“You have to throw some bait out there … and loop people in,” said Iron Eyes, who is facing prison time for protesting at the construction site of the controversial pipeline in the Dakotas.
Panelist Julieta Garibay, too, had to stare down possible criminal prosecution to stand for her beliefs. A co-founder and campaigns director for United We Dream, Garibay was undocumented when she first began using social media as a platform to call for immigration reform. Though United We Dream is well-known for its viral #Undocumented&Unafraid campaign, Garibay said she lived in constant fear about her status.
“It was through the (United We Dream) movement that I was actually able to be empowered and lose that fear and that shame of being undocumented,” she said.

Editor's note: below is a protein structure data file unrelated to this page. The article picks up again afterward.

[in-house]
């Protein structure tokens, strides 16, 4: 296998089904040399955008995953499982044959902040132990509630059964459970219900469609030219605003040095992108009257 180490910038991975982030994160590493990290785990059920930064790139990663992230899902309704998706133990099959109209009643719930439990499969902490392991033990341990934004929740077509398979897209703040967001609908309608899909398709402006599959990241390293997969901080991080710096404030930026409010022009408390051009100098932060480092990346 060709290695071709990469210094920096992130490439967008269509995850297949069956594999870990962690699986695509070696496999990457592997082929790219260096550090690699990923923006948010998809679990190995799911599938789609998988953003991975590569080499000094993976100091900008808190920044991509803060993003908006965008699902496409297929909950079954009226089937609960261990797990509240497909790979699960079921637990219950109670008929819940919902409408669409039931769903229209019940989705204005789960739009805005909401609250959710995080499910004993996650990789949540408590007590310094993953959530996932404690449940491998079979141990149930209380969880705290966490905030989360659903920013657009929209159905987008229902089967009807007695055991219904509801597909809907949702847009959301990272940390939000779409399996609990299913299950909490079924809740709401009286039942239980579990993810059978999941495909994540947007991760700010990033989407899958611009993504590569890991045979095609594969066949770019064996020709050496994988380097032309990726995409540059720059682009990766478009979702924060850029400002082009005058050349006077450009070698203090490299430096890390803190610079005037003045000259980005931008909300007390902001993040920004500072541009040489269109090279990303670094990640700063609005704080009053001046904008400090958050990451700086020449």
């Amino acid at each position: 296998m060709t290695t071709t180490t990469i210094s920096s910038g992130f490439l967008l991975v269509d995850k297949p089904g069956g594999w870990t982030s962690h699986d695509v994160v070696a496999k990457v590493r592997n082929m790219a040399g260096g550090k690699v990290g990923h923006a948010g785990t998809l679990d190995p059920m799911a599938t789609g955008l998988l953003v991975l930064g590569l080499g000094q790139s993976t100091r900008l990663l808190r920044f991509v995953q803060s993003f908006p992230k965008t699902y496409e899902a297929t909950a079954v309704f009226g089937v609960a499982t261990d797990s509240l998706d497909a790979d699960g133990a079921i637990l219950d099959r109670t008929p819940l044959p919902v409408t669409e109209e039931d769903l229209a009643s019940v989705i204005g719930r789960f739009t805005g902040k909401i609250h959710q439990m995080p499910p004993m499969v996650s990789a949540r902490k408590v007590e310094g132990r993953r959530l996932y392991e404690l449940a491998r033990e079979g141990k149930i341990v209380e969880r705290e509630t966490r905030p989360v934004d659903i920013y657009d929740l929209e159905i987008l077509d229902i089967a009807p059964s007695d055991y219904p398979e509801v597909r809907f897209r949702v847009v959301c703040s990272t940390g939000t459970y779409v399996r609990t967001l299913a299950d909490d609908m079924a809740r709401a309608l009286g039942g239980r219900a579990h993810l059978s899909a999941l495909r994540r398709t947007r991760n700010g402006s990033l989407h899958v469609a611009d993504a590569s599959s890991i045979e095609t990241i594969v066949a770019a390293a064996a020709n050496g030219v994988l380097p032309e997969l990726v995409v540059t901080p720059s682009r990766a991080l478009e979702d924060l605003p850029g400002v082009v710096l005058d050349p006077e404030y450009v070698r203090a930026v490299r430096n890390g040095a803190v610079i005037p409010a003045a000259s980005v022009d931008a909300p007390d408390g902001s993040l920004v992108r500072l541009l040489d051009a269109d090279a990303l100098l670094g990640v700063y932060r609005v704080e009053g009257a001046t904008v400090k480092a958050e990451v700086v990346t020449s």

United We Dream's Julieta Garibay.
Hundreds of thousands of others have been similarly empowered by United We Dream, which has given them a reason and a platform to speak out and be heard.
“We have been able to uplift our stories. As we tell our stories, we engage our people and get them to fight for their lives,” Garibay said.
If it were not for social media, panelist Sam Sinyangwe would not be at Campaign Zero working to document police abuses across the nation. He co-founded the organization with DeRay McKesson after starting a casual Twitter conversation with McKesson about the need for policy solutions to address police brutality. Soon afterward, the pair launched Campaign Zero, an extension of the Black Lives Matter movement that works on evidence-based policy solutions to end police violence.
In Sinyangwe’s opinion, when it comes to organizing and galvanizing, not all social media platforms are created equal. He likes the limitless reach of Twitter, as opposed to the network of “friends” on Facebook.